Yeah, 2 pages is nice because you can print out a few of these to have handy at the table.  I'd probably also do some formatting with bold and italics, just because it makes it easier to read (and, if people are referencing it during play, you want it to be easy to navigate).

For me, personally, I try to make the one-sheets a little more casual in writing voice- use examples, things people might say, etc. When the one-sheet is all in "game text talk" it seems really abstract and people skim over it.

For example, I might say something like this:

Quote
Contests

When you get into a contest, I'll let you know if it's a Simple Contest (1 roll) or an Extended Contest (a series of rolls).  Tell me what your final goal is- what you want to have done by the end of the Contest.

"I beat him up a little, but mostly, I make him look like a fool" = good.
"I punch him" = bad.   Don't think of the step-by-step - think of the big picture.

Then tell me how you're doing it, and what ability applies.

It's kind of helpful to describe steps in play as a process and have active subjects in the sentences - "I do this" "You do this" is a clear process.

"The players frame any contest..." sounds like you're hearing it from a distance- we're talking about an abstract group of players somewhere else, "framing" ("what's framing?") something called a "contest".

Obviously, though, it depends on what works best for your group and their style of reading/learning, but generally I find the casual voice creates better retention and makes it easier to skim and refer to in the midst of play.

Chris
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Grognard
Member

Posts: 6


« Reply #9 on: June 29, 2011, 09:40:07 PM »

Yeah, good points. I went with the style I'm used to, and honestly, I don't think I could fit all that on two pages using a more fluid and regular style, to say nothing of examples.

Thanks for the help, really. So, is HeroQuest not much discussed on these forums? You're the only one who's responded.
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Chris_Chinn
Member

Posts: 280


« Reply #10 on: June 30, 2011, 08:32:11 AM »

Hi,

Usually I find the trick is to stick mostly to procedures the players need to remember rather than concepts.  You can explain a concept in person, but the procedure is the part the players will need to reference pretty often.   

For example, I'd probably cut out the part where you describe that you could have a Critical, Success, Failure, or Fumble- the chart basically makes that obvious.  And you can cut out the paragraphs describing what a Simple Contest is vs. an Extended contest- the hypothetical I posted earlier simply puts that into a single sentence. 

Then, when you play, you simply walk through the procedures- pull out the reference and show the players how what you're doing actually is what's on the sheet.  Then they figure out that it's useful rules and not those rules that never get used in a game.

(I also end up making quicksheets like this because it makes my life easier running games.  If I have to pick up a game, a year later, and don't remember the rules?  Quicksheet makes it easy.)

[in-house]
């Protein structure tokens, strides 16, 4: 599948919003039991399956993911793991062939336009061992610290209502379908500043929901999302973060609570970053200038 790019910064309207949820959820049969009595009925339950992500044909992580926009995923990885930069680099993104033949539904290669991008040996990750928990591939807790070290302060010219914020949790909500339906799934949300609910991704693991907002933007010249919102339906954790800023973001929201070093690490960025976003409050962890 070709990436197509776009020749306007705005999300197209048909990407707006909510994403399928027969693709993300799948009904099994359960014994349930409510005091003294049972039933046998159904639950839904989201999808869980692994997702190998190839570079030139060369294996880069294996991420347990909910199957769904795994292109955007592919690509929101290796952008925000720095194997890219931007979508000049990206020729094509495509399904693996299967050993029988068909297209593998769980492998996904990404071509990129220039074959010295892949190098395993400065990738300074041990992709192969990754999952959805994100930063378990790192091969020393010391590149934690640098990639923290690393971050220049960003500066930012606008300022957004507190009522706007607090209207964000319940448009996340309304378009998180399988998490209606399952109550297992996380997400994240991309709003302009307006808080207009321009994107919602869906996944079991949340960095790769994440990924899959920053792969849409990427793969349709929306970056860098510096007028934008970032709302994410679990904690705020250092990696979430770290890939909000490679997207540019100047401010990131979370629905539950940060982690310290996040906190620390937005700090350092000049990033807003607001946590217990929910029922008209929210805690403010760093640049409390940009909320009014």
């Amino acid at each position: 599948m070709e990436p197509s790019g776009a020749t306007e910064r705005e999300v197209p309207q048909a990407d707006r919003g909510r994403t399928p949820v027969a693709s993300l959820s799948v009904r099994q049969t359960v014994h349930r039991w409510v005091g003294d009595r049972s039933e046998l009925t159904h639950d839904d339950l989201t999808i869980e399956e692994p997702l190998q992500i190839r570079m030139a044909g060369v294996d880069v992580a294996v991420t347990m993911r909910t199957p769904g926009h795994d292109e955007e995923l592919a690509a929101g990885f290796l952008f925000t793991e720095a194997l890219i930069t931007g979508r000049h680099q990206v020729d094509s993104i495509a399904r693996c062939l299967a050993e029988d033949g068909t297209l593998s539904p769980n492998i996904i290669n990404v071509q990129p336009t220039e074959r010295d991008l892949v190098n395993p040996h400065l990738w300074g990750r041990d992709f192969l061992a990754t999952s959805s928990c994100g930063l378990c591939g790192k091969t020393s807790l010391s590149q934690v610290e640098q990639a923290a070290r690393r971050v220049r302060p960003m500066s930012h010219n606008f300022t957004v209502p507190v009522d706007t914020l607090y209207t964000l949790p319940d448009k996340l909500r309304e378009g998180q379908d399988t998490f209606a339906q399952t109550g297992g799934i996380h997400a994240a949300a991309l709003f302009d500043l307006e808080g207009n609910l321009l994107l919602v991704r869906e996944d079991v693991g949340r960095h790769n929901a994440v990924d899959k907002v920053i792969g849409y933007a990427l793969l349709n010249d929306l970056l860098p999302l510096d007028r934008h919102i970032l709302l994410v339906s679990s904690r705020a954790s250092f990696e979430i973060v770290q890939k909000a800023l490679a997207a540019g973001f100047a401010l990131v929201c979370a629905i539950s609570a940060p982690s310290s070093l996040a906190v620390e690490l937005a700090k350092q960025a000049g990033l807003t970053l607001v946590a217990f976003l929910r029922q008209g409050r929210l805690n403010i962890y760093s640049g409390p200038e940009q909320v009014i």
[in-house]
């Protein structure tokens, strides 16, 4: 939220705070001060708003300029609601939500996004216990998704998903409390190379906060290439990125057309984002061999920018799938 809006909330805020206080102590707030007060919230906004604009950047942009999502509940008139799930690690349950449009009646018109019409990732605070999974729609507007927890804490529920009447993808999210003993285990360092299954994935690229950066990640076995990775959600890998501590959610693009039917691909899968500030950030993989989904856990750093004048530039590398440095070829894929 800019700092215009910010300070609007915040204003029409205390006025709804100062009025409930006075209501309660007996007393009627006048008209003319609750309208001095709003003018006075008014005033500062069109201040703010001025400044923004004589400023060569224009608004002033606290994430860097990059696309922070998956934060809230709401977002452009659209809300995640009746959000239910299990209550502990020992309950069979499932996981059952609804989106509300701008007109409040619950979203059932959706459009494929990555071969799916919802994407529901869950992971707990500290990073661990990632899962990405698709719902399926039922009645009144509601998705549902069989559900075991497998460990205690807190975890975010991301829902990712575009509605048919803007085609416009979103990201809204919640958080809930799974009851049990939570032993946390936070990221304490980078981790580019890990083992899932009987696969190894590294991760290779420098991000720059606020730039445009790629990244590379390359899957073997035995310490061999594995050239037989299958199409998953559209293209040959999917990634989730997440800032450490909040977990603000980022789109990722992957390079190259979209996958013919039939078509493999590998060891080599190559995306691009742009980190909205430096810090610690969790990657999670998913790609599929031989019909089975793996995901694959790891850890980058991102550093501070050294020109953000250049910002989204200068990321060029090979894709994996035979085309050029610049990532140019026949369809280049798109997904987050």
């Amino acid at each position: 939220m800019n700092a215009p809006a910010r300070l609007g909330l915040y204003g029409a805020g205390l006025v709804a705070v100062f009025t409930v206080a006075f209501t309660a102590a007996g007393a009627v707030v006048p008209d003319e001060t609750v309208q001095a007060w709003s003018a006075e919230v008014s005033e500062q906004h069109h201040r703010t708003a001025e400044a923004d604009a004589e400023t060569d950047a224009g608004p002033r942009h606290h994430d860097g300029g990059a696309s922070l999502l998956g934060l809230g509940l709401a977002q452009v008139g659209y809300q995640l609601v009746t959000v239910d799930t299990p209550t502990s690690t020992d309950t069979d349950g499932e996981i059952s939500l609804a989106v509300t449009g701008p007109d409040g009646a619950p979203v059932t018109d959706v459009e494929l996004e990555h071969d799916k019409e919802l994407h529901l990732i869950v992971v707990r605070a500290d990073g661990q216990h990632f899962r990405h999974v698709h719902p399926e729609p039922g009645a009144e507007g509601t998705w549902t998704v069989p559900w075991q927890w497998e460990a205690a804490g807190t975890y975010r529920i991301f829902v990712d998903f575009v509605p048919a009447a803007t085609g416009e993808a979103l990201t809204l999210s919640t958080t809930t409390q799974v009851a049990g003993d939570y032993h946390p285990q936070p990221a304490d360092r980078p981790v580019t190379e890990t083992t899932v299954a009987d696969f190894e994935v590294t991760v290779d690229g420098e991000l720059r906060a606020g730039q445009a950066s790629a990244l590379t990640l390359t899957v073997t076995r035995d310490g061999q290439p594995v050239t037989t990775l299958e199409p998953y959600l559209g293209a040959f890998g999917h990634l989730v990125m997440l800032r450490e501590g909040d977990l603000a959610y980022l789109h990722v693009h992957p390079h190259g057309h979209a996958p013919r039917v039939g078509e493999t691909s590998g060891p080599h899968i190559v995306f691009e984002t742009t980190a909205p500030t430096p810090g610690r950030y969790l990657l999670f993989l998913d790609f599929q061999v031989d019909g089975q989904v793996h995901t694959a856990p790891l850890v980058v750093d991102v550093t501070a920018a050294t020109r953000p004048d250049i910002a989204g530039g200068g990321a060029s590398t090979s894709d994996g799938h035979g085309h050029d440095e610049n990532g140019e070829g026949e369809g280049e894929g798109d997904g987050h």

***

As far as discussion, there used to be a very active Hero Wars/Hero Quest forum here, and it's now all in the archives:

http://indie-rpgs.com/archive/index.php?board=13.0

Generally, discussion on the Forge moves slower than other forums- you may find a few more folks replying over the next 2-3 weeks.  The other thing, is that the forum has been winding down in population and activity. 

As a forum commmunity, we've hit sort of a weird imbalance in participation between actual play and game design- a lot of folks hear how the Forge is a great place to learn about design, but they miss out on the fact that good design comes from understanding play - so don't be surprised if the AP forum doesn't get as much movement as the game design forum.

Chris
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Chew
Member

Posts: 3


« Reply #11 on: August 24, 2011, 12:59:50 AM »

Hi Mr Grognard :)

My advice is to just go for it. By all means, give the players a crib sheet if you think they'll forget rules but HQ is so rules-lite I think you won't need to.

By "go for it" I mean: give them all an empty sheet, tell them this is the best way to learn to play and that you think HQ2 could address their woes about DnD.

Get them to make character names and a one-phrase descriptor to use as a major Keyword, including their profession, like: "hard-bitten, abused sailor" or "vain starship captain" or "tripped-out druid". Get them to write 17 next to that and say it's a Keyword and covers all the abilities that are reasonable under that heading. You can introduce the rules about that later.

Then frame an improvised scene for each of them (you could get them to write down Kickers beforehand to help you present a meaningful scene that 'grabs' them) so that you need to do a Simple Contest to resolve the conflict. Don't do the outcome narration for them but make sure they know whatever they say is okay, it doesn't have to be poetry, the only guide is whether the room-as-a-whole feels it's credible (the "is it lame?" test). Don't reward good narration, the reaction from the room is the right reward.